With high-street outlets such as Boots, Superdrug and Holland & Barrett all stocking CBD oils, tinctures and even gummy sweets, sales are booming.
The ingredient is hard to miss – even added to lip balms, make-up, moisturisers and body wash.
Some research suggests that as many as 1.3 million Britons are spending more than £300 million a year on these products – with the market expected to be worth £1 billion by 2025.
But are they simply wasting their money? If they are hoping to boost health, ease pain and improve the skin by doing do, the answer is yes.
CBD oil can cost nearly £10 for a 10ml bottle – roughly 240 drops. In gummy bear sweet form, it’s £1 a time.
Some research suggests that as many as 1.3 million Britons are spending more than £300 million a year on these products – with the market expected to be worth £1 billion by 2025
Most oils or oil-based products sold online or over the counter contain between two and ten per cent CBD. Experts say much higher concentrations are needed to have any therapeutic effect.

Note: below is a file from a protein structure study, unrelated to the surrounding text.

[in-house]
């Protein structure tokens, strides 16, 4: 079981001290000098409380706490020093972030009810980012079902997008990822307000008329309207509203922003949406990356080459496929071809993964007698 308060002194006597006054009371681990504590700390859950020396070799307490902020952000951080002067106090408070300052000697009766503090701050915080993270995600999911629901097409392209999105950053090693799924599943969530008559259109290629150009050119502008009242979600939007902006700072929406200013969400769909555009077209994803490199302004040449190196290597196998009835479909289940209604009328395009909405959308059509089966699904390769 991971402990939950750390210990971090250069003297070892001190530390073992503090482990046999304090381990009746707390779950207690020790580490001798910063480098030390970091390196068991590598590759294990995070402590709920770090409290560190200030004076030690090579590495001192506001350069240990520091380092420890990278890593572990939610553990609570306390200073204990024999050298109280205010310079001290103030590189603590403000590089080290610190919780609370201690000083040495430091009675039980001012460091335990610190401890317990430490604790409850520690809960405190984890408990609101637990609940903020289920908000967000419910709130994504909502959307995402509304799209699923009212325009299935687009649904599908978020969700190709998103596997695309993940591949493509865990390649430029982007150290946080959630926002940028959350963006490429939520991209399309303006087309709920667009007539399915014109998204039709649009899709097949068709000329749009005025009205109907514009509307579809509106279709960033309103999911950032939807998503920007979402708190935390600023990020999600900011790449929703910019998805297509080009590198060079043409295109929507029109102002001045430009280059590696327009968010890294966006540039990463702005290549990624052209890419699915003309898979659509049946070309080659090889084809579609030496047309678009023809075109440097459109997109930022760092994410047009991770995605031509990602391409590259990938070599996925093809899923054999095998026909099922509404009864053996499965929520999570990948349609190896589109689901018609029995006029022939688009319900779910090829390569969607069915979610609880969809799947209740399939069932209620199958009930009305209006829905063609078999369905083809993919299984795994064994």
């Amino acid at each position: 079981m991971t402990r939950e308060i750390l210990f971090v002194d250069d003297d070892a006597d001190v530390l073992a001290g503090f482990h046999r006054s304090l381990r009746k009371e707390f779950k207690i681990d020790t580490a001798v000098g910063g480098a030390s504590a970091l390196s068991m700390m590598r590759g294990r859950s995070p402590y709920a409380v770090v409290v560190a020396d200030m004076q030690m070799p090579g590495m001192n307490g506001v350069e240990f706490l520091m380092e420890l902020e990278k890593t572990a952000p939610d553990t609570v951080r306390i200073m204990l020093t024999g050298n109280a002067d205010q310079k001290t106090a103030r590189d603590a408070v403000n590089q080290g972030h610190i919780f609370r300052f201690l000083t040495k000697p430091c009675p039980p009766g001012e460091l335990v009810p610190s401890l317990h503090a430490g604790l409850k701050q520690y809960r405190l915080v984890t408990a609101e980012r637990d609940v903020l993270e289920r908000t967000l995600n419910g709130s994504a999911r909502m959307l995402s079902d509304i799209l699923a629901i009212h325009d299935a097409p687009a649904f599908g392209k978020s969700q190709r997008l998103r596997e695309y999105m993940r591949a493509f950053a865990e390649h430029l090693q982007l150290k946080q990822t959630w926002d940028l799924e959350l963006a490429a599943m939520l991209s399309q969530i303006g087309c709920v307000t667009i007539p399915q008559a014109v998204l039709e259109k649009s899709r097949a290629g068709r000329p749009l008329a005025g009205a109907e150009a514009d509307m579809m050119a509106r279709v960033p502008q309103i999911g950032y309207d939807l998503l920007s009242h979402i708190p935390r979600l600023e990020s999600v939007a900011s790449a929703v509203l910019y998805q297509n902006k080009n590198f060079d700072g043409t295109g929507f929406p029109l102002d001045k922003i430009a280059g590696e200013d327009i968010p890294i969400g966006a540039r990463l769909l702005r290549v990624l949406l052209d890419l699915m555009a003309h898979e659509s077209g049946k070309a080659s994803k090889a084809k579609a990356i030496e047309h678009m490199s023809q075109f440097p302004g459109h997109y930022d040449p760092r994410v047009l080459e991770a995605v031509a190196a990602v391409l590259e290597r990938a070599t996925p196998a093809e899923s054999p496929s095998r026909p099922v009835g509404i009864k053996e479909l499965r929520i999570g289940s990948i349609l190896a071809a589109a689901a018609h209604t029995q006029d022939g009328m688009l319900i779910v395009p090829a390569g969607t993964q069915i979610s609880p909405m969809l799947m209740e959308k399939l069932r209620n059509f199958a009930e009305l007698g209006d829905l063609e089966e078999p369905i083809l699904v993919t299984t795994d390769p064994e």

For example, Epidiolex, an epilepsy drug, contains 98 per cent CBD. The oil used by Dr Englund and colleagues in the research on people with mental illness was 100 per cent CBD and nothing else. He says: ‘With some of those over-the-counter products, you would have to drink a whole bottle of oil or more before you would begin to get any benefit at all.’
CBD is poorly absorbed by the body as it can easily be broken down in the gut and the liver. This means only a fraction of what is swallowed – no more than six per cent according to Dr Englund – reaches the bloodstream.
CBD products are sold as food supplements rather than medicines and suppliers are careful not to make specific claims. Many instead say it can ‘maintain’ health or ‘support wellbeing’ if used regularly.
However, experts warn CBD products may not even contain what they say they do on the packet. One study involved testing 30 shop-bought CBD products. Researchers found one 30ml bottle, retailing for £90, contained no CBD at all.
Half contained THC, making them illegal. And one was so high in ethanol that it would be considered an alcoholic drink.
Dr Abdelmoneim says: ‘Lots of people self-medicate with these products but I suspect there’s a huge dose of placebo involved, rather than the products having any real effect.’